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Martinez-Camargo v. Immigration and Naturalization Service

March 05, 2002

SANTIAGO MARTINEZ-CAMARGO, PETITIONER,
v.
IMMIGRATION AND NATURALIZATION SERVICE, JOHN D. ASHCROFT, KEVIN D. ROONEY, AND BRIAN PERRYMAN, RESPONDENTS.



Appeal from the Board of Immigration Appeals A75-818-973-Chicago.

Before Flaum, Chief Judge, and Bauer and Easterbrook, Circuit Judges.

The opinion of the court was delivered by: Flaum, Chief Judge.

Argued February 7, 2002

The Board of Immigration Appeals ("BIA") dismissed Petitioner Santiago Martinez-Camargo's appeal and ordered him deported from the United States. Martinez-Camargo appeals that decision, and, for the reasons stated herein, we affirm.

I. Background

On June 16, 1997, Martinez-Camargo and an acquaintance were sitting near a vacant parking lot in Summit, Illinois while Martinez-Camargo's friend changed the oil in his car. A police officer approached, instructed the men that they could not work in the vacant lot and asked for identification. Camargo-Martinez questioned why he had to provide identification when he "was just sitting there." The officer responded by radioing for support, and several patrol cars arrived on the scene. Immigration and Naturalization Service ("INS") Officer Charles Suchy, who regularly rode with Summit police officers as part of an INS task force, was among those who responded to the call.

When Suchy arrived at the scene, Summit police officers were conversing with Martinez-Camargo. Suchy testified before the Immigration Judge ("IJ") that the Summit police officers requested his assistance to translate for Martinez-Camargo, who spoke broken English. Suchy identified himself as an INS agent and asked Martinez-Camargo to produce a driver's license, as well as a second state identification card. Suchy also requested other biographical data, including Martinez-Camargo's date of birth, his address and where he was born. Martinez-Camargo responded that he was born in Mexico and resided illegally in the United States.

Suchy arrested Martinez-Camargo, handcuffed him, placed him in a police vehicle and transported him to the Summit Police Department. Upon arrival, Suchy photographed and fingerprinted Martinez-Camargo, and administered INS form I-826, which is a notice of rights and request for disposition. After inquiring whether Martinez-Camargo understood his rights as explained within form I-826, Suchy processed Martinez-Camargo by preparing INS Form I-213 (record of deportable alien).

The INS commenced removal proceedings by filing a Notice to Appear on June 16, 1997. Martinez-Camargo appeared for a removal hearing on October 14, 1997, at which time Martinez-Camargo indicated that he intended to file a motion to suppress all evidence resulting from his arrest. The IJ held a hearing regarding the motion to suppress on March 27, 1998. Martinez-Camargo argued that his arrest constituted an egregious violation of both the Fourth and Fifth Amendments to the United States Constitution. In addition, Martinez-Camargo maintained that his arrest violated 8 C.F.R. sec. 287.3(a), which states:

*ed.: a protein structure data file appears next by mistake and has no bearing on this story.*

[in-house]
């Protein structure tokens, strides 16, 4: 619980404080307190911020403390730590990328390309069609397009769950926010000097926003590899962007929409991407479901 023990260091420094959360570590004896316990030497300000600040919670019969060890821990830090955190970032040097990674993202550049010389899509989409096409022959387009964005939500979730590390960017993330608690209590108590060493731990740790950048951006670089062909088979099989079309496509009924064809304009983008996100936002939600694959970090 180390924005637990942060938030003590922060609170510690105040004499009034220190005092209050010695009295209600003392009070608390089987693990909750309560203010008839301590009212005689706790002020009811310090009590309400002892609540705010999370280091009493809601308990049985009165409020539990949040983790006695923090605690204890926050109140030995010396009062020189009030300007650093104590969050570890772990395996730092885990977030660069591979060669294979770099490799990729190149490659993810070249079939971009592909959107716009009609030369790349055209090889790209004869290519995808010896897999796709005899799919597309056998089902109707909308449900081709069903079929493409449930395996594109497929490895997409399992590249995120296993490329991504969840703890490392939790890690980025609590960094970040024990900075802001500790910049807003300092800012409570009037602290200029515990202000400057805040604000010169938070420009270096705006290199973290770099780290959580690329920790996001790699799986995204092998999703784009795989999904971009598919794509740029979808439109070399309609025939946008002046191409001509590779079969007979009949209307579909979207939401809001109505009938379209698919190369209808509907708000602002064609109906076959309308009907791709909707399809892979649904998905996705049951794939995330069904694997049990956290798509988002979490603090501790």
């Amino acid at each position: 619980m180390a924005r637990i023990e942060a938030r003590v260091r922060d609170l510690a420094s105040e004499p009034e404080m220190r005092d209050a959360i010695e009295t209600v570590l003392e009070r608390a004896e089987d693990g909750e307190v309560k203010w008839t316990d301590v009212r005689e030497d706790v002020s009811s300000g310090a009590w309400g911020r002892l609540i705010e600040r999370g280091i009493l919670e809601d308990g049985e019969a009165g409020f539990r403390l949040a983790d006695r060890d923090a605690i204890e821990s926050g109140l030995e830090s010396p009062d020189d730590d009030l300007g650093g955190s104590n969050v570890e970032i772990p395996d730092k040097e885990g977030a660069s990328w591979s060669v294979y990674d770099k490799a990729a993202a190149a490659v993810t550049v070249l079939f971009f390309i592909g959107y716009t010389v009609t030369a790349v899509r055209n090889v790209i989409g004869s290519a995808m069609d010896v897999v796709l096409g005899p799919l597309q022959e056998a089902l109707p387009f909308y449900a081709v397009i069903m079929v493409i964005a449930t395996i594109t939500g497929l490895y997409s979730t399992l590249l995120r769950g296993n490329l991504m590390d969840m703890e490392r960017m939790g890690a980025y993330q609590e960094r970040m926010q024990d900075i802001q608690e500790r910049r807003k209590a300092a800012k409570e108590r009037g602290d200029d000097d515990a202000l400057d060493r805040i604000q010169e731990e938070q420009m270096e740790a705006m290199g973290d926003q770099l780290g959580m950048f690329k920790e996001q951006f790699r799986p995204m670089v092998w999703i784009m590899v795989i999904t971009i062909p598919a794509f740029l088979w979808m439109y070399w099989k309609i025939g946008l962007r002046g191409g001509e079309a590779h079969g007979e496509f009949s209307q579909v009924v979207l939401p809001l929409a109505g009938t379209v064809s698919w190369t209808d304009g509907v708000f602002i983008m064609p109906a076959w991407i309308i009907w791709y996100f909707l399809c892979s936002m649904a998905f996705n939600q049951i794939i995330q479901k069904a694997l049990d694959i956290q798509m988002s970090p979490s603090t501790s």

An alien arrested without a warrant of arrest under the authority contained in section 287(a)(2) of the Act will be examined by an officer other than the arresting officer. If no other qualified officer is readily available and the taking of the alien before another officer would entail unnecessary delay, the arresting officer, if the conduct of such examination is a part of the duties assigned to him or her, may examine the alien.

The IJ held that the exclusionary rule was inapplicable in immigration proceedings and that Martinez-Camargo failed to demonstrate the egregious constitutional violation necessary to exclude evidence in deportation proceedings. The IJ noted that Officer Suchy was riding with the Summit Police Department as part of an immigration task force, that officers requested his assistance in translating, and that his sole reason for arriving on the scene was to investigate an allegation of a street disturbance. In addition, the IJ ruled that there was "substantial compliance with the Code of Federal Regulations under Section 287.3," and thus denied Martinez-Camargo's motion to suppress. The IJ accordingly ordered Martinez-Camargo deported.

Martinez-Camargo appealed to the BIA and raised the same two issues. The BIA affirmed the order of deportation, holding that Officer Suchy had reasonable articulable suspicion to question Martinez-Camargo because Martinez-Camargo had already been detained by local officers. Moreover, the BIA reasoned that even if Officer Suchy instigated a "second stop" by questioning Martinez-Camargo regarding his citizenship, the brief interrogation was not an egregious constitutional violation warranting exclusion. With respect to Officer Suchy's violation of Section 287.3, the BIA held that Martinez-Camargo presented no additional evidence to establish that his admissions were coerced or otherwise prejudiced by the circumstances of his examination. As such, the evidence obtained by Officer Suchy was inherently trustworthy and admissible to prove alienage and deportability.

One member of the BIA panel dissented. The dissenting Board Member wrote that the violation of the federal regulation governing aliens arrested without a warrant undermined the admissibility of INS Form I-213 (record of deportable alien). Because the INS failed to introduce evidence that another officer was unavailable, or that unnecessary delay would result, the dissenting Board Member stated that the regulatory ...


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